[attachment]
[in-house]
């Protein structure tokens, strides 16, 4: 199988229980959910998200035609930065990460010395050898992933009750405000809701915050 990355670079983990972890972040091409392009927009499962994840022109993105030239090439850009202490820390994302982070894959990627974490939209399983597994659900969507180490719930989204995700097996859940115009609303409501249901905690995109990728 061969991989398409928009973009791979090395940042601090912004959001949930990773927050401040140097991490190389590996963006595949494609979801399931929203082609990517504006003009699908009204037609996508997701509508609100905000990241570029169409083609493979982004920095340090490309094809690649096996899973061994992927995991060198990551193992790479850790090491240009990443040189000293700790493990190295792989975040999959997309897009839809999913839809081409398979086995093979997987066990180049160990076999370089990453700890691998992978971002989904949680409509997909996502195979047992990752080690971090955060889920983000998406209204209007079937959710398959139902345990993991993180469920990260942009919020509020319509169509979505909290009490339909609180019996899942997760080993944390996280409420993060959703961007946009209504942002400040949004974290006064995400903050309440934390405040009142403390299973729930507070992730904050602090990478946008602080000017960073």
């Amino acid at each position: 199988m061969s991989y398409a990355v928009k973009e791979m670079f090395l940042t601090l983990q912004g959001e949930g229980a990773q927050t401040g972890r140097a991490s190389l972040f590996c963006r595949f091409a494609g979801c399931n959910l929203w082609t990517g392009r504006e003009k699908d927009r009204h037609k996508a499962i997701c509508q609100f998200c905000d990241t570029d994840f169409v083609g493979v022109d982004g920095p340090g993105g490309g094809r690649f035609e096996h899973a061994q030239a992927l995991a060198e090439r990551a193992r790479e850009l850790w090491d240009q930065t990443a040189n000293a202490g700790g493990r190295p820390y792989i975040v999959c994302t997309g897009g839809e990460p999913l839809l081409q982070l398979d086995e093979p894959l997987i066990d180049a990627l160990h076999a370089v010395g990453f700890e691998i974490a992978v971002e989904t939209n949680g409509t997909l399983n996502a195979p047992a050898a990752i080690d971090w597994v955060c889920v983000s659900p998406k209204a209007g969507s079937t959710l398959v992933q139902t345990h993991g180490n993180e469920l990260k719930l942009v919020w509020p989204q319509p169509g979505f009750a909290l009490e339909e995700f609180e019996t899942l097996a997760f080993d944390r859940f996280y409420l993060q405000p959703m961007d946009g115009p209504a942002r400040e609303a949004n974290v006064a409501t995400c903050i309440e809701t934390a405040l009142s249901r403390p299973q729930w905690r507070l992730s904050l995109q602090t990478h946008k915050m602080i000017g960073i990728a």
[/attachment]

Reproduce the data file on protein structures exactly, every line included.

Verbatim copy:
[in-house]
């Protein structure tokens, strides 16, 4: 199988229980959910998200035609930065990460010395050898992933009750405000809701915050 990355670079983990972890972040091409392009927009499962994840022109993105030239090439850009202490820390994302982070894959990627974490939209399983597994659900969507180490719930989204995700097996859940115009609303409501249901905690995109990728 061969991989398409928009973009791979090395940042601090912004959001949930990773927050401040140097991490190389590996963006595949494609979801399931929203082609990517504006003009699908009204037609996508997701509508609100905000990241570029169409083609493979982004920095340090490309094809690649096996899973061994992927995991060198990551193992790479850790090491240009990443040189000293700790493990190295792989975040999959997309897009839809999913839809081409398979086995093979997987066990180049160990076999370089990453700890691998992978971002989904949680409509997909996502195979047992990752080690971090955060889920983000998406209204209007079937959710398959139902345990993991993180469920990260942009919020509020319509169509979505909290009490339909609180019996899942997760080993944390996280409420993060959703961007946009209504942002400040949004974290006064995400903050309440934390405040009142403390299973729930507070992730904050602090990478946008602080000017960073």
């Amino acid at each position: 199988m061969s991989y398409a990355v928009k973009e791979m670079f090395l940042t601090l983990q912004g959001e949930g229980a990773q927050t401040g972890r140097a991490s190389l972040f590996c963006r595949f091409a494609g979801c399931n959910l929203w082609t990517g392009r504006e003009k699908d927009r009204h037609k996508a499962i997701c509508q609100f998200c905000d990241t570029d994840f169409v083609g493979v022109d982004g920095p340090g993105g490309g094809r690649f035609e096996h899973a061994q030239a992927l995991a060198e090439r990551a193992r790479e850009l850790w090491d240009q930065t990443a040189n000293a202490g700790g493990r190295p820390y792989i975040v999959c994302t997309g897009g839809e990460p999913l839809l081409q982070l398979d086995e093979p894959l997987i066990d180049a990627l160990h076999a370089v010395g990453f700890e691998i974490a992978v971002e989904t939209n949680g409509t997909l399983n996502a195979p047992a050898a990752i080690d971090w597994v955060c889920v983000s659900p998406k209204a209007g969507s079937t959710l398959v992933q139902t345990h993991g180490n993180e469920l990260k719930l942009v919020w509020p989204q319509p169509g979505f009750a909290l009490e339909e995700f609180e019996t899942l097996a997760f080993d944390r859940f996280y409420l993060q405000p959703m961007d946009g115009p209504a942002r400040e609303a949004n974290v006064a409501t995400c903050i309440e809701t934390a405040l009142s249901r403390p299973q729930w905690r507070l992730s904050l995109q602090t990478h946008k915050m602080i000017g960073i990728a």